Quick tip: Our partner’s Resume Builder contains thousands of in-demand skills for every profession that can be added to your resume in seconds – saving you time and greatly improving your chances of landing job interviews and getting hired.
Once you’ve got recruiters interested with your impactful summary, your work experience is where the real detail will lie.
Lay out your previous jobs from current to oldest, detailing what you contributed and achieved in each one.
If you’re highly experienced you can cut this section down to your most recent few years of work, but if you are junior you can bulk this up with voluntary work and college placements.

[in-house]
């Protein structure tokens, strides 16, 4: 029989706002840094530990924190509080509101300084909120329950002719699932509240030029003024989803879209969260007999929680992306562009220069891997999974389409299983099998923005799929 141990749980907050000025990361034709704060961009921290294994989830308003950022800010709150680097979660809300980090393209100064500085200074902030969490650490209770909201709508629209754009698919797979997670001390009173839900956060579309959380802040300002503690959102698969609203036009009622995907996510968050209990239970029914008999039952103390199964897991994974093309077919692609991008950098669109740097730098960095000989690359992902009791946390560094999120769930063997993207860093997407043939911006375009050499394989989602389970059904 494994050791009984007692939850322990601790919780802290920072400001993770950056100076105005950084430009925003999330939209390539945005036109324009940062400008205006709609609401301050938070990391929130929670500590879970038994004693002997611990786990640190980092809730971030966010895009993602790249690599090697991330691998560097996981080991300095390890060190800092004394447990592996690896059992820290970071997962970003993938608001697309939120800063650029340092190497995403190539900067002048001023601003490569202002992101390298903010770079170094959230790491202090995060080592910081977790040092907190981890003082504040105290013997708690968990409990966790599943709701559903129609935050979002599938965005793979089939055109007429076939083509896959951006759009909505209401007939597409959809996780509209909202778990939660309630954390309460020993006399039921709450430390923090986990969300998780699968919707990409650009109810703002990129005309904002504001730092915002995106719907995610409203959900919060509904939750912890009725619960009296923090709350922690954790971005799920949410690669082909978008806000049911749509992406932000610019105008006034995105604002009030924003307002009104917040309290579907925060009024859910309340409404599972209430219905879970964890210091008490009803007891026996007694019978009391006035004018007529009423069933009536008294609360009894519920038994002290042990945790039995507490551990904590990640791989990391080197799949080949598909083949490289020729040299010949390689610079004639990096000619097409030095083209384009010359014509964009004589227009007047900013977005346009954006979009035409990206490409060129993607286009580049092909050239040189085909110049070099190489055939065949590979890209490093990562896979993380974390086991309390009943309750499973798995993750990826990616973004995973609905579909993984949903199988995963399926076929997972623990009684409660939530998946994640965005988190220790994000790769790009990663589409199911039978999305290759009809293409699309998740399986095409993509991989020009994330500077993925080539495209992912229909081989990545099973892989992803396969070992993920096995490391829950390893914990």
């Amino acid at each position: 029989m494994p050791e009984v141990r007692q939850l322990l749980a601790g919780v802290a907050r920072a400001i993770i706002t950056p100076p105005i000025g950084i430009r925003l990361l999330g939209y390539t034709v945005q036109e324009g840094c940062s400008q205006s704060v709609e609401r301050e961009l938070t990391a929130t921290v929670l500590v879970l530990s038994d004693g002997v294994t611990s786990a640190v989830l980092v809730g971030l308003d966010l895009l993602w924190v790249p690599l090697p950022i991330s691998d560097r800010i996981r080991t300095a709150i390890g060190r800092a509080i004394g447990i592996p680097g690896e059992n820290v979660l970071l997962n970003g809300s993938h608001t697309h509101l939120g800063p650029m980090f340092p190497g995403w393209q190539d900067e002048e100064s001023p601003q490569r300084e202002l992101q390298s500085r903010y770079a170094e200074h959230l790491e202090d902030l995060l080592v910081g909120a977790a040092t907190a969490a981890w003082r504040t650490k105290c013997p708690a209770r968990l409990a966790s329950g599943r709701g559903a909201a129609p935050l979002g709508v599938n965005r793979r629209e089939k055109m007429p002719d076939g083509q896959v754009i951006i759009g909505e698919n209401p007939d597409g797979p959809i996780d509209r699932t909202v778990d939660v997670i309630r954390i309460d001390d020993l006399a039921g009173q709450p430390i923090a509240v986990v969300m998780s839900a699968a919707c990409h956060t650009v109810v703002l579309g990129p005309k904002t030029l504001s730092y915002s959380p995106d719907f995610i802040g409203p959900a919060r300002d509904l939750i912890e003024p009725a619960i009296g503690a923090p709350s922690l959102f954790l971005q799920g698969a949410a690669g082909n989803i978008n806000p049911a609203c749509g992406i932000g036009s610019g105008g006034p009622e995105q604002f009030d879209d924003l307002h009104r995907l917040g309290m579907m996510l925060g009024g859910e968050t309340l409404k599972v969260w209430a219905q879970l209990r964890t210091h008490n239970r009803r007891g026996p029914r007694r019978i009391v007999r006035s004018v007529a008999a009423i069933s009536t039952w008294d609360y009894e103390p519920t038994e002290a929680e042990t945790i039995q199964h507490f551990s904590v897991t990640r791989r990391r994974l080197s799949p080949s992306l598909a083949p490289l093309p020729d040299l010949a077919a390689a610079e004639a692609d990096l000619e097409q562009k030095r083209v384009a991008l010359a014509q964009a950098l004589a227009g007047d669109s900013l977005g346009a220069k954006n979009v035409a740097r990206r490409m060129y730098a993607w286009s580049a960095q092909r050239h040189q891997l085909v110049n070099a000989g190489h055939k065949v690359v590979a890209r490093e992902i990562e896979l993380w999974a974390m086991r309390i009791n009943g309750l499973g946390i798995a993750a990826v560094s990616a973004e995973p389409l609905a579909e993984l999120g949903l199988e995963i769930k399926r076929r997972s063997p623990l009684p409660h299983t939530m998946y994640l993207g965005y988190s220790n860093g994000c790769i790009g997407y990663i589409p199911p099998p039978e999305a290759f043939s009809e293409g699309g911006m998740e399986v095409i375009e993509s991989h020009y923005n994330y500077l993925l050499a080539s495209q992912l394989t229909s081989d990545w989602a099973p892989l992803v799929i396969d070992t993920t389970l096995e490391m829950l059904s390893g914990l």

Structuring your jobs
Without a good structure, your job description can look messy and overwhelming to anyone reading them.
Make it easy for recruiters to read your work experience by structuring your roles like this.
Each role description should begin with a qucik summary of the job and company, along with how the job fits into the strucuture of the organization.
Then delve into the detail of your job by listing out easy-to-read bullet points which show how you apply your skills in the workplace.
Tailor these bullet points to focus on the skills and knowledge that are required in the jobs you are applying for.
Round off each job by adding some impressive achievements you made in the role.
Anything you’ve done that has made a big impact on your employer will make a good impression, think; generating revenue, saving costs, or improving a product.